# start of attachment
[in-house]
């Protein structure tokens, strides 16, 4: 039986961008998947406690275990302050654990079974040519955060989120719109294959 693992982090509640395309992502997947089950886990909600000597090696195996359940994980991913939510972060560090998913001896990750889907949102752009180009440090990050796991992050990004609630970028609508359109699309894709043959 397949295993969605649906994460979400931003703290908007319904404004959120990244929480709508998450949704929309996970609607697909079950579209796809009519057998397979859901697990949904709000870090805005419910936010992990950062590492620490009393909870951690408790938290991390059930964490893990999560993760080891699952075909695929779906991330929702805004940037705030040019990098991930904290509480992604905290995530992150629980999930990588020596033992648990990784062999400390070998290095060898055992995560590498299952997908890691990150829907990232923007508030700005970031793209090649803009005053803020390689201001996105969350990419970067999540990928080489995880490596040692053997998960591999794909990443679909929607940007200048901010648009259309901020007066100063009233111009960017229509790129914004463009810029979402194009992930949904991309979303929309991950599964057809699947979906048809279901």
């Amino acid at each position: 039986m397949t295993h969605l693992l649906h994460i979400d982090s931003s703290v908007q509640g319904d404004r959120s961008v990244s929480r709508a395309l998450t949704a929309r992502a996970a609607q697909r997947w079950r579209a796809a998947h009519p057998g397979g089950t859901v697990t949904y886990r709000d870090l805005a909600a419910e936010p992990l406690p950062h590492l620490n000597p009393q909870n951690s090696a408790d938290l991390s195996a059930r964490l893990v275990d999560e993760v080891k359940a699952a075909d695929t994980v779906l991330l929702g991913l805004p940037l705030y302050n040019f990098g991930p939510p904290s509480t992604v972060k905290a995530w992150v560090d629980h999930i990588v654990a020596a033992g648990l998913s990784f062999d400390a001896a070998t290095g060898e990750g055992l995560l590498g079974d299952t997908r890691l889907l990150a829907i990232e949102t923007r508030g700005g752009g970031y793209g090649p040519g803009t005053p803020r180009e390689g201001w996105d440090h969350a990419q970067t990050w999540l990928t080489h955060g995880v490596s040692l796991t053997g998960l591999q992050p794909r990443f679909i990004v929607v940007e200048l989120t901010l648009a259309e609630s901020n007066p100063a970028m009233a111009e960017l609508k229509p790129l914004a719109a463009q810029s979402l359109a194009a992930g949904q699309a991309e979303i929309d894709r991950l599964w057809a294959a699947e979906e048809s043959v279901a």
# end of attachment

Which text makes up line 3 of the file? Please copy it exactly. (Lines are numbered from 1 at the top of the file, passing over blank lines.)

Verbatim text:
């Amino acid at each position: 039986m397949t295993h969605l693992l649906h994460i979400d982090s931003s703290v908007q509640g319904d404004r959120s961008v990244s929480r709508a395309l998450t949704a929309r992502a996970a609607q697909r997947w079950r579209a796809a998947h009519p057998g397979g089950t859901v697990t949904y886990r709000d870090l805005a909600a419910e936010p992990l406690p950062h590492l620490n000597p009393q909870n951690s090696a408790d938290l991390s195996a059930r964490l893990v275990d999560e993760v080891k359940a699952a075909d695929t994980v779906l991330l929702g991913l805004p940037l705030y302050n040019f990098g991930p939510p904290s509480t992604v972060k905290a995530w992150v560090d629980h999930i990588v654990a020596a033992g648990l998913s990784f062999d400390a001896a070998t290095g060898e990750g055992l995560l590498g079974d299952t997908r890691l889907l990150a829907i990232e949102t923007r508030g700005g752009g970031y793209g090649p040519g803009t005053p803020r180009e390689g201001w996105d440090h969350a990419q970067t990050w999540l990928t080489h955060g995880v490596s040692l796991t053997g998960l591999q992050p794909r990443f679909i990004v929607v940007e200048l989120t901010l648009a259309e609630s901020n007066p100063a970028m009233a111009e960017l609508k229509p790129l914004a719109a463009q810029s979402l359109a194009a992930g949904q699309a991309e979303i929309d894709r991950l599964w057809a294959a699947e979906e048809s043959v279901a």